Cinderella ate my Daughter was an interesting read. I think that you can make a lot of outside connections to this article. When you are really young and your playing with dolls and watching little kid TV shows, you can pick up on a lot More things than the adults sometimes do. There are hidden messages, and if you aren't looking closely you are not going to see them. Kids really do realize and notice things more than you think.I think that the princess culture that is discussed in the article teaches girls that "Their value derives largely from their appearance." This is very true. Girls begin to realize what is pretty what is not. What gets others attention and what doesn't. Their value they believe comes from what other people see on the outside rather than what is on the inside. In reality, what is on the out side might get you the interview, but it wont get you the job! The show toddlers in tiaras these young girls are getting rewarded for the way that they look. They don't need to be the smartest girl or most polite girl in the competition, they just need to be the prettiest, with the fake tans and make up and everything that's not teaching girls to set very high goals and expectations for themselves, and the direct sexulization of young children. The link I just posted shows exactly why this is characterized as just that.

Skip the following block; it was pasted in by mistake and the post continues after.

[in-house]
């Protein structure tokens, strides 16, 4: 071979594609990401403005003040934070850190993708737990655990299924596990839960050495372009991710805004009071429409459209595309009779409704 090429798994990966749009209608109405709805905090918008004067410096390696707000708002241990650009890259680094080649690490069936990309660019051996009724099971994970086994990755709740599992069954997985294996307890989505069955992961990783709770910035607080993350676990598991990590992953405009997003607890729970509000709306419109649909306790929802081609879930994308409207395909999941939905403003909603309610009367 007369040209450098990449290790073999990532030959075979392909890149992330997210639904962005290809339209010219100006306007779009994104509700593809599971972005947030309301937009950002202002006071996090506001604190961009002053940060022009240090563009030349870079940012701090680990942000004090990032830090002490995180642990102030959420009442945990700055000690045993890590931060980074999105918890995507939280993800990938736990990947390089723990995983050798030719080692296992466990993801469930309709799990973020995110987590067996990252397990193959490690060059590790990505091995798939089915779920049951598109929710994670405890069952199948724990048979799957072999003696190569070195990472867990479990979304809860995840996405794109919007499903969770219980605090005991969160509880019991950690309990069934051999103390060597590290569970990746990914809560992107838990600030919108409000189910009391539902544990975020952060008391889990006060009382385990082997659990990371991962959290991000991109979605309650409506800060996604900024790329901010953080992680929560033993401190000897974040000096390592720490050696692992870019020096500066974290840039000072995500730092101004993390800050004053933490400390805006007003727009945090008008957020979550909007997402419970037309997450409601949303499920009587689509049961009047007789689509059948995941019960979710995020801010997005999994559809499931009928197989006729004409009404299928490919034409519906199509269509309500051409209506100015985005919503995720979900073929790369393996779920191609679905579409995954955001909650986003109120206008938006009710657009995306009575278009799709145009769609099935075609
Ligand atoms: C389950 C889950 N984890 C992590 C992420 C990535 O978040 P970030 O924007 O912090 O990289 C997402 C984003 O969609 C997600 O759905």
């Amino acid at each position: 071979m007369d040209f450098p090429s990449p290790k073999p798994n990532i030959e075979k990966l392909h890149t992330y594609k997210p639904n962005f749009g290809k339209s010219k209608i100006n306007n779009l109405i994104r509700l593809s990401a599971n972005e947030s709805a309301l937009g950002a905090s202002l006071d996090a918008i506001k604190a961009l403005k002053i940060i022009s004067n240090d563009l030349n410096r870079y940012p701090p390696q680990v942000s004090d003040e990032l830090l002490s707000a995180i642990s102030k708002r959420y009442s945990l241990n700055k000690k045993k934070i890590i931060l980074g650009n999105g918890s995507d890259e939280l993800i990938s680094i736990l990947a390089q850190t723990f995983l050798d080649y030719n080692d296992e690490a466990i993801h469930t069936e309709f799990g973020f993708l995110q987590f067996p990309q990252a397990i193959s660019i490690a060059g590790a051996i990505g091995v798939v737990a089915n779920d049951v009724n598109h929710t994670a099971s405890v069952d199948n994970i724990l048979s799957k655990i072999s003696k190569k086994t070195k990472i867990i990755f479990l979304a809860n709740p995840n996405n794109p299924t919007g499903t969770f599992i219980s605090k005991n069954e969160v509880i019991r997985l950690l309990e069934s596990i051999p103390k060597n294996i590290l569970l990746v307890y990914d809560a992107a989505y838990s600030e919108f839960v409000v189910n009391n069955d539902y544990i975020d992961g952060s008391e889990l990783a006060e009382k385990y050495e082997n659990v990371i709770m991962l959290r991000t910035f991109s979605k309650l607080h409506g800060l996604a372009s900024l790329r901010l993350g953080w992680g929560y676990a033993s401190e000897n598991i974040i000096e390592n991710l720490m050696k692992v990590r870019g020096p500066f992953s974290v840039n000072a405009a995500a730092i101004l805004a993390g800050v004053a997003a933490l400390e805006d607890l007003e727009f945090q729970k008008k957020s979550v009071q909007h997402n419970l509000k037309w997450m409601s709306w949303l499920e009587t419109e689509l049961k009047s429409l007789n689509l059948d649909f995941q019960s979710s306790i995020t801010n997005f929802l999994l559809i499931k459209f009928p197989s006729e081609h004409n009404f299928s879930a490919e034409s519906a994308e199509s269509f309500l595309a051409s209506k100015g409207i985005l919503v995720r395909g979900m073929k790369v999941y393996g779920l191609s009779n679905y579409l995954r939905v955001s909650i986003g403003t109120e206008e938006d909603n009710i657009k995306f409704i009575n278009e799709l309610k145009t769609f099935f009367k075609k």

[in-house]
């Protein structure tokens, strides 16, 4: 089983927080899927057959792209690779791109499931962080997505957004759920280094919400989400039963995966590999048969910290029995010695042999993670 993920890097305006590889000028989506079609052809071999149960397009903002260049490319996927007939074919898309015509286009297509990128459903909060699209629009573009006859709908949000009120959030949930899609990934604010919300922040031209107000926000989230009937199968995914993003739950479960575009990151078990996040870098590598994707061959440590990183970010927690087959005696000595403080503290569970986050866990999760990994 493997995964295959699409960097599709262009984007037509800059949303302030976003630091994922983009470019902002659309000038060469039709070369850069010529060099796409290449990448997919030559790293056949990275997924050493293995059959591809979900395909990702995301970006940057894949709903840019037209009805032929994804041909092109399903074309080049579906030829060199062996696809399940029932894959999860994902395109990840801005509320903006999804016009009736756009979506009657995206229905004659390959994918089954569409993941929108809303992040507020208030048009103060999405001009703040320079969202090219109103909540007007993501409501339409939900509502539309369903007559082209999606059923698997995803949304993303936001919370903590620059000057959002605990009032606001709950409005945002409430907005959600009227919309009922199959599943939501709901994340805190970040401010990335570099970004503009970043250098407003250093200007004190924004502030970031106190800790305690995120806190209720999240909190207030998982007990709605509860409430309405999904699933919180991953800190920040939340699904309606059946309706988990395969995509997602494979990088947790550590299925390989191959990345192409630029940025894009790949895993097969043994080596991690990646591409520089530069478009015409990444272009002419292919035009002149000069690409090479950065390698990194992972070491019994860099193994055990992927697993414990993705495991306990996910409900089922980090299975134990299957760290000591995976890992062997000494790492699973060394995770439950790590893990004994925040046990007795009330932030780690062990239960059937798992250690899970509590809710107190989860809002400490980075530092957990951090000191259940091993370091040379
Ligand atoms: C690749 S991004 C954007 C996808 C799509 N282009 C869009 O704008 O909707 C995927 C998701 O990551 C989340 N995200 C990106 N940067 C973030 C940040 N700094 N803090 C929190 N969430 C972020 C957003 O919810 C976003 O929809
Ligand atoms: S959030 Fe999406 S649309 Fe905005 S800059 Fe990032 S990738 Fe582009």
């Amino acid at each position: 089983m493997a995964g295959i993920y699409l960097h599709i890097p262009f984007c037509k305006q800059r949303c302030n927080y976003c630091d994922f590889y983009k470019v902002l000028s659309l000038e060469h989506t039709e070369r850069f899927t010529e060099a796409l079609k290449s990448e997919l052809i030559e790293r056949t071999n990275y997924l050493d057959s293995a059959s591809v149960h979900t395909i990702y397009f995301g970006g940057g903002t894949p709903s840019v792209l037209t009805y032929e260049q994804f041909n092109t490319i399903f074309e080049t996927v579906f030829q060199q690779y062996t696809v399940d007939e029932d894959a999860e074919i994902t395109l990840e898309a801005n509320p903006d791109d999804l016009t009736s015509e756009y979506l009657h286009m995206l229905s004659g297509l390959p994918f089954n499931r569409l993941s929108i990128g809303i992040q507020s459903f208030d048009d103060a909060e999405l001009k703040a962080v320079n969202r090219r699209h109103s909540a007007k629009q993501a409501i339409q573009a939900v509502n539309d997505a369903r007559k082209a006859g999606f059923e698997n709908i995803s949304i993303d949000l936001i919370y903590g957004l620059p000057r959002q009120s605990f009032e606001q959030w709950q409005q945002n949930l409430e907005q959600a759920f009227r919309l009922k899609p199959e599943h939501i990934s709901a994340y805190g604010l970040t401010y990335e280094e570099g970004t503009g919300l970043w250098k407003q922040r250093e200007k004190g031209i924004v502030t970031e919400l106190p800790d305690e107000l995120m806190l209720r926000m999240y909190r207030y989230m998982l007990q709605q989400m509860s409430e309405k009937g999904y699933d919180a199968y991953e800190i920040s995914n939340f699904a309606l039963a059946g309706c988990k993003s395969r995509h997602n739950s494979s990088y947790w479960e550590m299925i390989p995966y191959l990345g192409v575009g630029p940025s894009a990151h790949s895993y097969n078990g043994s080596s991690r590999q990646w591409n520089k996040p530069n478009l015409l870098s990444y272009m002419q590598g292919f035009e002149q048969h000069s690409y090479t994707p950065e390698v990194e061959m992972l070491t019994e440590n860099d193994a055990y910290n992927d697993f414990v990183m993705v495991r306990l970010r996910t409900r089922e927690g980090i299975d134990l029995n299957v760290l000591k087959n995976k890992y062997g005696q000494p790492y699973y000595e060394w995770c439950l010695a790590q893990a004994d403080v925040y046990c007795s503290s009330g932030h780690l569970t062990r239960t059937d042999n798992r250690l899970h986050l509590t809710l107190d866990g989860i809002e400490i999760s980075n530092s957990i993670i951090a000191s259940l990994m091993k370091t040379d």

Another thing that we talked about in class was the kind of beauty that is portrayed in barbie dolls and doll princesses. the majority of them are white, with long Flowing hair. I saw a comercial the other day for the "i can be barbie" Barbie collection which were the barbies with careers, every single girl and doll in the commercial was white. I couldn't find a Single I can be barbie commerical with a colored doll. I think that that doesnt send the most positive message. I think people just need to be more aware of these things and display more different images. Because even when I was younger I always tried to pick the doll that looks most like me. So marketing a wider variety of dolls will make a wider variety of people feel less excluded.